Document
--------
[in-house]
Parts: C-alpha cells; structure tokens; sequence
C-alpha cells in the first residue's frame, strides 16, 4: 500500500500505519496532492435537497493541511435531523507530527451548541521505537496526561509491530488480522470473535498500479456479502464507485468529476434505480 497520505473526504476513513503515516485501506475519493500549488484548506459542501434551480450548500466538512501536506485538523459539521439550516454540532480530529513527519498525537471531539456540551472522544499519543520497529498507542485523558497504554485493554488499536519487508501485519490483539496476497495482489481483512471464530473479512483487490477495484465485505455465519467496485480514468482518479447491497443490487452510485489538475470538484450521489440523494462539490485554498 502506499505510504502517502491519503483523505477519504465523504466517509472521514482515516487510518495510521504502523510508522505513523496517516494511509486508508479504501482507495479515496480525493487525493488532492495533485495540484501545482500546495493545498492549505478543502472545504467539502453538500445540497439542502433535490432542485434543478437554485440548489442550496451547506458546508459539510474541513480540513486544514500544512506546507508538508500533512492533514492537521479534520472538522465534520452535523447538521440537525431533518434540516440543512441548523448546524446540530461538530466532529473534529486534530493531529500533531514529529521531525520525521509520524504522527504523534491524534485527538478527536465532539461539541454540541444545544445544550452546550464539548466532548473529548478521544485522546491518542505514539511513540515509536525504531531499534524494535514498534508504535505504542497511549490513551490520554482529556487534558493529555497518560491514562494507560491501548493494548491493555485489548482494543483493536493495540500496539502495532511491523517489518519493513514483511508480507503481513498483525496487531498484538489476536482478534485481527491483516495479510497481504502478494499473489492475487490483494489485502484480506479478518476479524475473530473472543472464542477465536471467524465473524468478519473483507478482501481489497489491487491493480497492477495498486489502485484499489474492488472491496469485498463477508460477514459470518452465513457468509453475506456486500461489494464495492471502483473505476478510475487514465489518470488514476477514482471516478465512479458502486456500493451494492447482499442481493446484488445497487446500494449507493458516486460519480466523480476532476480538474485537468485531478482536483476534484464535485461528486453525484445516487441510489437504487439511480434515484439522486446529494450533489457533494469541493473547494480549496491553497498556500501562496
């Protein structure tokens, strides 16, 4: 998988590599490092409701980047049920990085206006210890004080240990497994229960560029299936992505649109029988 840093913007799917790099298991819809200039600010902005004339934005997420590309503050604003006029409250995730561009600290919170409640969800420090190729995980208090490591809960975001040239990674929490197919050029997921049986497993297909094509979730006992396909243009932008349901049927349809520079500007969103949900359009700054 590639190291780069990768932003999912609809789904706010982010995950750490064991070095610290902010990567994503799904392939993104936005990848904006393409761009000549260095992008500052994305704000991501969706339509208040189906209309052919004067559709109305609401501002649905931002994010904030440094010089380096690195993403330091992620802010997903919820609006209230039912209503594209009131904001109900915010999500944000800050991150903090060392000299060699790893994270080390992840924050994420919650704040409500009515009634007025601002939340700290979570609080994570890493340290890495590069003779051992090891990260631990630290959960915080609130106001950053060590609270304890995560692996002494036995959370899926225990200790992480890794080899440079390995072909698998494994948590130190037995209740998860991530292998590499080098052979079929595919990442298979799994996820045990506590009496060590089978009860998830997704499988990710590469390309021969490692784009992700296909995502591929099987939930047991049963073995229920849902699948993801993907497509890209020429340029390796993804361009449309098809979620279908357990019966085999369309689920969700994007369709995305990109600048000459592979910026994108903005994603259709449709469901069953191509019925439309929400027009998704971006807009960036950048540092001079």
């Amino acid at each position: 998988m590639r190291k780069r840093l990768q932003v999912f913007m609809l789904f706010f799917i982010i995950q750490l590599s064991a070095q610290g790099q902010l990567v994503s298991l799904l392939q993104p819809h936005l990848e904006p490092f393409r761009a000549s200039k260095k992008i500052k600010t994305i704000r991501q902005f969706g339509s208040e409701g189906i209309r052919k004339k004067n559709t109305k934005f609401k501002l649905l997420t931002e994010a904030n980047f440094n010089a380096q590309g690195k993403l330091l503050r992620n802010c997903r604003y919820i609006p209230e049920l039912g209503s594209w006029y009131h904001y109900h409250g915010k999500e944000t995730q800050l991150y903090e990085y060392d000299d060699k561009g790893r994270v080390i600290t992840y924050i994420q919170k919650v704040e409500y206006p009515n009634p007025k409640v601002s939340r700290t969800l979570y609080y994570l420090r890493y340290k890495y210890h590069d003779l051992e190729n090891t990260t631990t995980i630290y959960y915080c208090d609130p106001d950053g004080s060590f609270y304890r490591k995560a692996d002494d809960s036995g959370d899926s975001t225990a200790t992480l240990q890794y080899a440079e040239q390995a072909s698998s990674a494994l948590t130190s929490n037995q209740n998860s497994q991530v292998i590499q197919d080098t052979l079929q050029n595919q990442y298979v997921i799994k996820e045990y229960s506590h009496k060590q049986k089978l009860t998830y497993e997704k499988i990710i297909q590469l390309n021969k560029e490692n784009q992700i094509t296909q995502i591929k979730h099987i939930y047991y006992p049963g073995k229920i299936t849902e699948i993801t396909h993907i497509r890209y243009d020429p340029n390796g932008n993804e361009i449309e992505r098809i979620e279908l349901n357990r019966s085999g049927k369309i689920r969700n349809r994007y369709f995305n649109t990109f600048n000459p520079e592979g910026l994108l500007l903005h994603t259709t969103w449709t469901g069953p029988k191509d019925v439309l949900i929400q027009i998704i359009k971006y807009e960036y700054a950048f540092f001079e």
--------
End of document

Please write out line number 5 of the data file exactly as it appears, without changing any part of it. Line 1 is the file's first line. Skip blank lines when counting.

């Amino acid at each position: 998988m590639r190291k780069r840093l990768q932003v999912f913007m609809l789904f706010f799917i982010i995950q750490l590599s064991a070095q610290g790099q902010l990567v994503s298991l799904l392939q993104p819809h936005l990848e904006p490092f393409r761009a000549s200039k260095k992008i500052k600010t994305i704000r991501q902005f969706g339509s208040e409701g189906i209309r052919k004339k004067n559709t109305k934005f609401k501002l649905l997420t931002e994010a904030n980047f440094n010089a380096q590309g690195k993403l330091l503050r992620n802010c997903r604003y919820i609006p209230e049920l039912g209503s594209w006029y009131h904001y109900h409250g915010k999500e944000t995730q800050l991150y903090e990085y060392d000299d060699k561009g790893r994270v080390i600290t992840y924050i994420q919170k919650v704040e409500y206006p009515n009634p007025k409640v601002s939340r700290t969800l979570y609080y994570l420090r890493y340290k890495y210890h590069d003779l051992e190729n090891t990260t631990t995980i630290y959960y915080c208090d609130p106001d950053g004080s060590f609270y304890r490591k995560a692996d002494d809960s036995g959370d899926s975001t225990a200790t992480l240990q890794y080899a440079e040239q390995a072909s698998s990674a494994l948590t130190s929490n037995q209740n998860s497994q991530v292998i590499q197919d080098t052979l079929q050029n595919q990442y298979v997921i799994k996820e045990y229960s506590h009496k060590q049986k089978l009860t998830y497993e997704k499988i990710i297909q590469l390309n021969k560029e490692n784009q992700i094509t296909q995502i591929k979730h099987i939930y047991y006992p049963g073995k229920i299936t849902e699948i993801t396909h993907i497509r890209y243009d020429p340029n390796g932008n993804e361009i449309e992505r098809i979620e279908l349901n357990r019966s085999g049927k369309i689920r969700n349809r994007y369709f995305n649109t990109f600048n000459p520079e592979g910026l994108l500007l903005h994603t259709t969103w449709t469901g069953p029988k191509d019925v439309l949900i929400q027009i998704i359009k971006y807009e960036y700054a950048f540092f001079e």